Diet, Mess and Expense

Make sure your baby has been weaned to a nutritious diet. Seed alone is not a proper diet for any bird. It may seem convenient but a predominately seed diet will eventually cause health problems and a shortened life. It should only be a small part of a varied nutritious diet. It can be very difficult to convert any pet bird to a healthy diet if it has been weaned to seed only, instead of a variety containing a formulated diet, high vitamin A vegetables, fruit, seed, nuts and grains. Preparing the proper diet for parrots can be costly and time consuming.

Parrots can be incredibly messy pets scattering food everywhere. In the wild, parrots co-evolved with the plants that provide them food - this messiness sows the seeds of future food sources. Although some owners can 'potty train' their birds, without that training most birds will go whenever the need occurs. Parrots can be expensive pets, besides the high initial cost of the bird; there are other considerations. A proper cage, quality toys and nutritious foods are essential to the physical and psychological well being of a pet bird. Veterinary costs can be expensive if a bird becomes sick. Any potential owner who is willing to sacrifice time for food preparation, clean up and behavioral interaction, as well as money for their pet's care is heading in the right direction.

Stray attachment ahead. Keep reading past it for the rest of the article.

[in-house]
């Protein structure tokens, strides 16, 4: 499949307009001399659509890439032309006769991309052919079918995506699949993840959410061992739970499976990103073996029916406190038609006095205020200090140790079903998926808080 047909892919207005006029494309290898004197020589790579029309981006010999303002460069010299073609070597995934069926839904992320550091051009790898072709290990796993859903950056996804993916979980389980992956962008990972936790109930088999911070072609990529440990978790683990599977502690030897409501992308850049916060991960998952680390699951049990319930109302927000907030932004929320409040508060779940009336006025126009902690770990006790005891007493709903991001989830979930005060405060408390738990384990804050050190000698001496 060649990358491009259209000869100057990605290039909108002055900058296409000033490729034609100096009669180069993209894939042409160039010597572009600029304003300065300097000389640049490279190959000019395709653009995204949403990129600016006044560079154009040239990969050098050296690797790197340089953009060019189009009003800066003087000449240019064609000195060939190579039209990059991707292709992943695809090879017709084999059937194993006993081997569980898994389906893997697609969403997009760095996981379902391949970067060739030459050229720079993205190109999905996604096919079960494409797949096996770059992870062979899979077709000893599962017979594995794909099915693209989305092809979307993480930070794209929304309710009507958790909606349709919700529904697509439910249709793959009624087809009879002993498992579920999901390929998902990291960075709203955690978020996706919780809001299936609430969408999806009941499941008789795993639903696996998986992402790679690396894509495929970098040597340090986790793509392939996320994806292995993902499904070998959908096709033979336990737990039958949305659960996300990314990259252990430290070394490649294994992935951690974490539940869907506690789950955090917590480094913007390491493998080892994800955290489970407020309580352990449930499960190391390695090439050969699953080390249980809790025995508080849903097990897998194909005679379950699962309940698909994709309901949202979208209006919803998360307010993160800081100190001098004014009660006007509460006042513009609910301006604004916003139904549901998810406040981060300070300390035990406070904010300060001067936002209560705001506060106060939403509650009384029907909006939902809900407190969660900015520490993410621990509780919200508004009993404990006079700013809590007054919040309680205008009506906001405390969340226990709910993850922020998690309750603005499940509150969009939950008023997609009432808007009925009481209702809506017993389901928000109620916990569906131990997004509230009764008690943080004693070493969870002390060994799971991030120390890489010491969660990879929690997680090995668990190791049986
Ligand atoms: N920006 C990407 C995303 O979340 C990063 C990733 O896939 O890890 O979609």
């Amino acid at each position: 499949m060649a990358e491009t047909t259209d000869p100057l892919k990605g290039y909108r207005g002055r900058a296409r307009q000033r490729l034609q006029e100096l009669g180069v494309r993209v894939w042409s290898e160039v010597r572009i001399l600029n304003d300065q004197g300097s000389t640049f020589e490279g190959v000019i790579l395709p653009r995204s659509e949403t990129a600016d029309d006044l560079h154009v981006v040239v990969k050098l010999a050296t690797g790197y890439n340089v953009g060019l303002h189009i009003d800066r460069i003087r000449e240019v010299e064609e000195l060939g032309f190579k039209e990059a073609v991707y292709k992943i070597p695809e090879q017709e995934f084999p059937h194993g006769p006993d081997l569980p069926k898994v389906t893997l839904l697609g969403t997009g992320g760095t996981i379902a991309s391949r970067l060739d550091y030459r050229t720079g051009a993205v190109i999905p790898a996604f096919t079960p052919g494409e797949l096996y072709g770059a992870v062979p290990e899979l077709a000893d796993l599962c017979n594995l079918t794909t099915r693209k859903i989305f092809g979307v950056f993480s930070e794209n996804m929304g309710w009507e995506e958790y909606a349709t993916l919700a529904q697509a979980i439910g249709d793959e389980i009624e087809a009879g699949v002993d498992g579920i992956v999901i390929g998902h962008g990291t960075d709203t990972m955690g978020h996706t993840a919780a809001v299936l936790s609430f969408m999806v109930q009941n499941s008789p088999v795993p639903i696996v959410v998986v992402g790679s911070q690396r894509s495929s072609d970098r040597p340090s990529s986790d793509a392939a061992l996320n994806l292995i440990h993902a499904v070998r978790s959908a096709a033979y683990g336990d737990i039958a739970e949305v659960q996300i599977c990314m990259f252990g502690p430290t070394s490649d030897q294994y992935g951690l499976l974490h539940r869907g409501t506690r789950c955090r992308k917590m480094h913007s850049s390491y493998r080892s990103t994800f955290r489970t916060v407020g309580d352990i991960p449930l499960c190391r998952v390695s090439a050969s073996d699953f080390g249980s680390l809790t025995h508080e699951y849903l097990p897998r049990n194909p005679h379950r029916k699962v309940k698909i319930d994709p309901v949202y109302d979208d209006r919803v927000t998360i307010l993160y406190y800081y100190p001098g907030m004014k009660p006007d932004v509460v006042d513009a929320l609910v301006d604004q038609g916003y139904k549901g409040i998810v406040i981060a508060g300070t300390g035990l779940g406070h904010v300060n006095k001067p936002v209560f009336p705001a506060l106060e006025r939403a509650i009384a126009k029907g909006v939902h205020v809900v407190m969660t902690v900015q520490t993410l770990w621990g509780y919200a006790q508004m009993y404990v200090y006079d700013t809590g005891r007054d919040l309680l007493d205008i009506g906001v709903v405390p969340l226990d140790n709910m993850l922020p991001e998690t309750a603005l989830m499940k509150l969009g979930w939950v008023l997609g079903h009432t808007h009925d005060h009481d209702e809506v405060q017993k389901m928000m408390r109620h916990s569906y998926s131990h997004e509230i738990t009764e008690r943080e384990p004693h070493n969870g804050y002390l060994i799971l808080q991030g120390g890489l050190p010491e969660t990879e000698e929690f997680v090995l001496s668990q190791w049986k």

Parrots Don't Know How To Behave

Taking the time to behaviorally train your parrot is essential to having a good pet. Parrots are intelligent and highly social animals that need to be part of the family. They do not have a magic on/off button that allows owners to pay attention to their owners only when they have the time or are in the mood. Young birds that have been "produced" instead of parented as they are growing may have serious behavioral problems because of the lack of nurturing, handling and other early socialization. Parrots, even domestically raised babies, have no idea how to behave in captivity.

For a pet parrot to be a good pet, its owner must teach it how to behave with rules and guidance. Owners must take responsibility for their parrot's behavior and work to create the kind of bird that they want. People that are serious about having a parrot as a pet need to educate themselves about both the advantages and disadvantages. With a realistic acceptance of the work that is involved and knowledge about care, proper diet and behavior, the new parrot owner can have a wonderful life-long companion. From my experience with my own parrots and hundreds of pet bird owners, I personally feel that the bond that a human can establish with an intelligent parrot is unlike that with any other pet - but, much of the success of that relationship depends on a responsible owner who understands and meets their parrot's special physical and psychological needs.

This article was published on Tuesday 22 June, 2004.